7. For NHS workers, join a union and speak to your elected union representative who can ask management your questions and report back to you. Other union members can get in touch with health workers representatives to offer support, via their branch secretary or local Trades Council.
8. One option people are considering is getting elected or co-opted onto boards and committees. This strategy should be seen as just one way of getting questions
asked and concerns raised – probably not as a way of changing policy dramatically in itself. Many, if not most, of the boards open to public membership or representatives have very little decision making power - including Foundation Trust governors, HOSCs, LINk/HealthWatch, and the new Health and Wellbeing Boards – even if you can get a majority of supporters on the board. However: PCTs and, in future, CCGs do have significant decisionmaking powers, so getting as many patient reps as possible (and as democratically elected as possible) directly on the new CCG boards is a good idea.
9. Try and ensure the structures and strategies being developed now to underpin these boards are as democratic and pro-public sector as possible. If this isn’t possible, don’t feel you have to compromise – walking away and making a lot of noise may be effective as part of a wider campaign. CCGs need at least two patient reps and they must have a ‘patient involvement strategy’ which will spell out how these reps are chosen/elected and how the wider public will be involved. This will be written by the ‘patient involvement lead’ on the shadow CCG – who may well be the PCT’s ‘patient involvement manager’.
Ask to be involved in developing structure and strategy. Similarly, find out who is on the ‘shadow Health & Wellbeing Board’ and in particular, who is writing their ‘Health and Wellbeing Strategy’, which will be the only real source of H&W Boards limited power.
10. Use ‘involvement’ or ‘engagement’ or ‘stakeholder’ meetings/’roadshows’ to tell others what is going on with your campaign.
11. Find out if there are local GP-based Patient Participation Groups, how their chairs are chosen/elected, whether they meet with other PPGs in the area and whether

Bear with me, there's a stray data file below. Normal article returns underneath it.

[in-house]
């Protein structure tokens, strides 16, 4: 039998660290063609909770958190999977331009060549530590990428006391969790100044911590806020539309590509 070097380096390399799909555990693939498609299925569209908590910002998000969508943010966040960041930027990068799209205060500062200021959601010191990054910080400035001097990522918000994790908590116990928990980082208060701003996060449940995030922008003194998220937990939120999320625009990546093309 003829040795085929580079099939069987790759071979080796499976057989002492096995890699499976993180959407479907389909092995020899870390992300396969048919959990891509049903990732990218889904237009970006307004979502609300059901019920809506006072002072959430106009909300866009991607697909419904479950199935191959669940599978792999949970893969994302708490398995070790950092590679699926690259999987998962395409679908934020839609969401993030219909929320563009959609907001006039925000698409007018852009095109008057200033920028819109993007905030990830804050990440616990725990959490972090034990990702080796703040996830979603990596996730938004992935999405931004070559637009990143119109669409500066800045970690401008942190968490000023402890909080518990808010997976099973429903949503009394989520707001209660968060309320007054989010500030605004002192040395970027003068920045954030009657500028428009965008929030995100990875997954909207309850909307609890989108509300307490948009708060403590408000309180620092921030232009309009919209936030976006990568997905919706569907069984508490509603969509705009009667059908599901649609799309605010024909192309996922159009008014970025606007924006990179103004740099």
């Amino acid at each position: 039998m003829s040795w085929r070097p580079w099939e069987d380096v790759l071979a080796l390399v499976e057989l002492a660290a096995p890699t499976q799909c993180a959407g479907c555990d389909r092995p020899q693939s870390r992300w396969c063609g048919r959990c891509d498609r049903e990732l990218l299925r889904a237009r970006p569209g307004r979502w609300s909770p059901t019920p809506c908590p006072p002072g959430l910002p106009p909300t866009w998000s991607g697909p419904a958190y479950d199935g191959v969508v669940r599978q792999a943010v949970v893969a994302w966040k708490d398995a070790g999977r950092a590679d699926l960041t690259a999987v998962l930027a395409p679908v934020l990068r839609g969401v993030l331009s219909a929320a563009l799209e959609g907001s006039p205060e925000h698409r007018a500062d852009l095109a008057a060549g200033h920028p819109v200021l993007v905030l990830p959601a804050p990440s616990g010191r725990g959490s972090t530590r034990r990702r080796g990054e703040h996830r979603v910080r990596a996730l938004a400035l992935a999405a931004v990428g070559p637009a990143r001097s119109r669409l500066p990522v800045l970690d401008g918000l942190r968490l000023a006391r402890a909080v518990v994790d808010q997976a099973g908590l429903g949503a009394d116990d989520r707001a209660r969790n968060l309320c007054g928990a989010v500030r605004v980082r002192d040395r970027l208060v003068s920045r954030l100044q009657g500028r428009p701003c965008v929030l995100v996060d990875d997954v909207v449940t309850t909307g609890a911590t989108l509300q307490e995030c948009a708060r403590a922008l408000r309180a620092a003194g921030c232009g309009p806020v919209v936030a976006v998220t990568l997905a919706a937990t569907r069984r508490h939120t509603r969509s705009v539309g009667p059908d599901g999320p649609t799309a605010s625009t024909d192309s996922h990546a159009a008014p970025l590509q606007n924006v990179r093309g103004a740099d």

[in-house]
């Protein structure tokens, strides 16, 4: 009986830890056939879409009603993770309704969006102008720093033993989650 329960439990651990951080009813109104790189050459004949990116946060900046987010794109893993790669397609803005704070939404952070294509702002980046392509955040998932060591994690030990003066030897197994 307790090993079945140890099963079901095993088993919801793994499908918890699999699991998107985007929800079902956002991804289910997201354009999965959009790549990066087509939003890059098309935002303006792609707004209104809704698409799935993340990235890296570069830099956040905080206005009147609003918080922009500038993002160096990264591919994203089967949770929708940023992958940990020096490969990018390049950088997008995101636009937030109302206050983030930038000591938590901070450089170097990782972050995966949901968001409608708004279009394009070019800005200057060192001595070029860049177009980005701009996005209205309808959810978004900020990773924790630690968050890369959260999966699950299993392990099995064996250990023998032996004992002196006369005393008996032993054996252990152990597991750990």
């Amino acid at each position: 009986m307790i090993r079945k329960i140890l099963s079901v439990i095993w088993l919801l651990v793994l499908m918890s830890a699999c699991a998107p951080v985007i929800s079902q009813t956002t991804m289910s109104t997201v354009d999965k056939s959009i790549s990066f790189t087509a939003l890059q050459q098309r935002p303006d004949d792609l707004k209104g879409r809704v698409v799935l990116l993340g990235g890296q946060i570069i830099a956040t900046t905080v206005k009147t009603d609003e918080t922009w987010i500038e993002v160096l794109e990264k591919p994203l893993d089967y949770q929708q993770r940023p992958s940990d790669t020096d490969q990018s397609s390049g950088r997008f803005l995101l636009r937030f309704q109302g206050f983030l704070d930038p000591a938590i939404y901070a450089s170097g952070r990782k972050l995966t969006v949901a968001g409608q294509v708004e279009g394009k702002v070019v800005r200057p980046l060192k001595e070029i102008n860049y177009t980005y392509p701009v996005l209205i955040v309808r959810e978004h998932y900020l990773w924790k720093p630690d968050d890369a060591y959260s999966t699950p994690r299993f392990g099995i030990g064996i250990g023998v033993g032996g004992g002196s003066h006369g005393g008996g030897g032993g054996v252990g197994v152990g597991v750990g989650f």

they have a place on the CCG board or other real influence (experiences vary). Unlike HealthWatch, these groups are not ‘corporate bodies’.
12. Freedom of Information Requests – there is a good reason the government is looking to abolish these. They are very powerful campaign tools, especially as
more and more decisions seem to be taken outside of publicly minuted meetings. www.whatdotheyknow.com makes it easy to ask and www.cfoi.org.uk can advise you. Read CFOI's guidance - especially on how to narrow your request - that will help you avoid a situation where a request is refused because it is too broad or time consuming.
13. Local auditors – if you think money is being wasted/misspent.
What to ask – some suggested questions
1. What plans are there to commission health and social care services currently in the public sector (or to use external expertise to ‘assist’ with commissioning itself?)
2. Do these plans include the possibility of a competitive tender open to private sector bidders, and if so, why? What stage are such plans at, and for which services? Do they recognise they do not have to open up these services to the private sector via tendering, but could commission inhouse without tender?
3. Which meetings & forums/groups have a say in the decision about NHS services being tendered or commissioned and are all their meetings open and publicly minuted?
4. Which meetings and forums/groups are discussing integration of health and social care, personalised budgets, reconfiguration of services, efficiency savings, co-production, contestability, patient pathways, or other issues that might impact on NHS commissioning decisions(*)? Are all their meetings open & publicly minuted?
5. What have they done/are they doing to investigate what effect any proposals under 1-4 would have on services, on patients, on staff, on finances?
6. What have they done / are they doing to look at NHS options or other in-house homes for these services?
7. Do they recognise their obligations to consult and involve the public on these matters and what have they done/are they doing to fulfil them?
8. Do they support the right of people to choose for these services to stay in the public sector, if they wish?
9. What reports from 3rd parties (external consultants, lawyers, the Department of Health) have they requested to influence their decision making on these matters?
10. For shadow Clinical Commissioning Groups and shadow Health and Wellbeing Boards – who is on these? Can the public see, and input into, the constitutions and strategies they are currently developing? Will they increase patient representation on their boards, and commit to the Fair Commissioning Charter? When does the CCG plan to apply for authorisation?
You may have others…
(*) In many cases what sounds like good idea – moving services closer to home/the community, integrating health and social care, choice, involving people more in their care – is used as a way of shaking things up, introducing the private sector and reducing provision. The NHS at the moment is particularly vulnerable as £20-40bn efficiency savings are having a ‘shock doctrine’ effect.
Recommended reading – “The Plot Against the NHS”, Colin Leys & Stewart Player
What to do with your information
• Sometimes you might want to hold it back as a bargaining chip, or to time its release for maximum impact. But generally, get information out there.
• Press release it to local and national media
• Tell your community, supporters and workplaces
• Consult lawyers – sooner rather than later
• Share it with other campaigners, via www.falseeconomy.org.uk, http://www.konp.org.uk
If you find this information useful, please consider donating to KGNP.
- Posted by: caroline molloy at 9:54am on 1 May 2012
- Filed under: Health, Legal challenge, Local government, Privatisation, Protest